U.S. Attorney Will Prosecute Dispensary Owners, Landlords who Rent to Dispensaries & State Employees Involved in State Medical Marijuana Laws

On April 13, 2011, Washington Governor Christine Gregoire sent a letter to Attorney General Eric Holder asking him if Washington state employees would be prosecuted for implementing Washington’s new medical marijuana law.  The next day, April 14, 2011, the U.S. Attorneys for the Eastern and Western Districts of Washington sent a letter to the Governor of Washington that contains a clear statement that the U.S. Attorney will prosecute people involved in the medical marijuana industry, including state workers who implement or oversee state medical marijuana laws.  The U.S. Attorney for the Northern District of California, Melinda Haag, sent a letter dated February 1, 2011, to the City of Oakland that also said that she would prosecute people involved in the “industrial growing of marijuana.”

These three U.S. Attorneys each said that they consulted with U.S. Attorney General Eric Holder about the state legal medical marijuana issue and that their letters state the U.S. Attorney General’s position   From these two recent letters it is apparent that the Department of Justice is giving a clear warning to everybody in the state legal medical marijuana business other than patients and caregivers that they risk prosecution for violating federal criminal laws involving marijuana.  DHS are you listening?  The text of the letter follows.

April 14, 2011

Honorable Christine Gregoire
Washington State Governor
P.O. Box 40002
Olympia, Washington 98504-0002

Re: Medical Marijuana Legislative Proposals

Dear Honorable Governor Gregoire:

We write in response to your letter dated April 13, 20 11, seeking guidance from the Attorney General and our two offices concerning the practical effect of the legislation currently being considered by the Washington State Legislature concerning medical marijuana. We understand that the proposals being considered by the Legislature would establish a licensing scheme for marijuana growers and dispensaries, and for processors of marijuana-infused foods among other provisions. We have consulted with the Attorney General and the Deputy Attorney General about the proposed legislation. This letter is written to ensure there is no confusion regarding the Department of Justice’s view of such a licensing scheme.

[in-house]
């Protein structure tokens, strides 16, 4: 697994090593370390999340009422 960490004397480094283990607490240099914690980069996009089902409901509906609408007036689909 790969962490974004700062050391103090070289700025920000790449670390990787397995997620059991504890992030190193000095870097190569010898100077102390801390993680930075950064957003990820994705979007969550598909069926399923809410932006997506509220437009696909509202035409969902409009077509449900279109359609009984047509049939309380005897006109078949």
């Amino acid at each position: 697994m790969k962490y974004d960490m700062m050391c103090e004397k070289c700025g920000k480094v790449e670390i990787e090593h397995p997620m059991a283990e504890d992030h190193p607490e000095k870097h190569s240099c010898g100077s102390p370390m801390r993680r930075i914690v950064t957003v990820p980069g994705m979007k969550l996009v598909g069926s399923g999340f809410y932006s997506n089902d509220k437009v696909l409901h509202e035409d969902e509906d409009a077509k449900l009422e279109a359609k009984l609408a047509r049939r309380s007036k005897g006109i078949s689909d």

As the Department has stated on many occasions, Congress has determined that marijuana is a controlled substance. Congress placed marijuana in Schedule I of the Controlled Substances Act (CSA) and, as such, growing, distributing, and possessing marijuana in any capacity, other than as part of a federally authorized research program, is a violation of federal law regardless of state laws permitting such activities.

The prosecution of individuals and organizations involved in the trade of any illegal drugs and the disruption of drug trafficking organizations is a core priority of the Department. This core priority includes prosecution of business enterprises that unlawfully market and sell marijuana. Accordingly, while the Department does not focus its limited resources on seriously ill individuals who use marijuana as part of a medically recommended treatment regimen in compliance with state law as stated in the October 2009 Ogden Memorandum, we maintain the authority to enforce the CSA vigorously against individuals and organizations that participate in unlawful manufacturing and distribution activity involving marijuana, even if such activities are permitted under state law. The Department’s investigative and prosecutorial resources will continue to be directed toward these objectives.

Consistent with federal law, the Department maintains the authority to pursue criminal or civil actions for any CSA violations whenever the Department determines that such legal action is warranted. This includes, but is not limited to, actions to enforce the criminal provisions of the CSA such as:

– 21 U.S.C. § 841 (making it illegal to manufacture, distribute, or possess with intent to distribute any controlled substance including marijuana);

– 21 U.S.C. § 856 (making it unlawful to knowingly open, lease, rent, maintain, or use property for the manufacturing, storing, or distribution of controlled substances);

– 21 U.S.C. § 860 (making it unlawful to distribute or manufacture controlled substances within 1,000 feet of schools, colleges, playgrounds, and public housing facilities, and within 100 feet of any youth centers, public swimming pools, and video arcade facilities);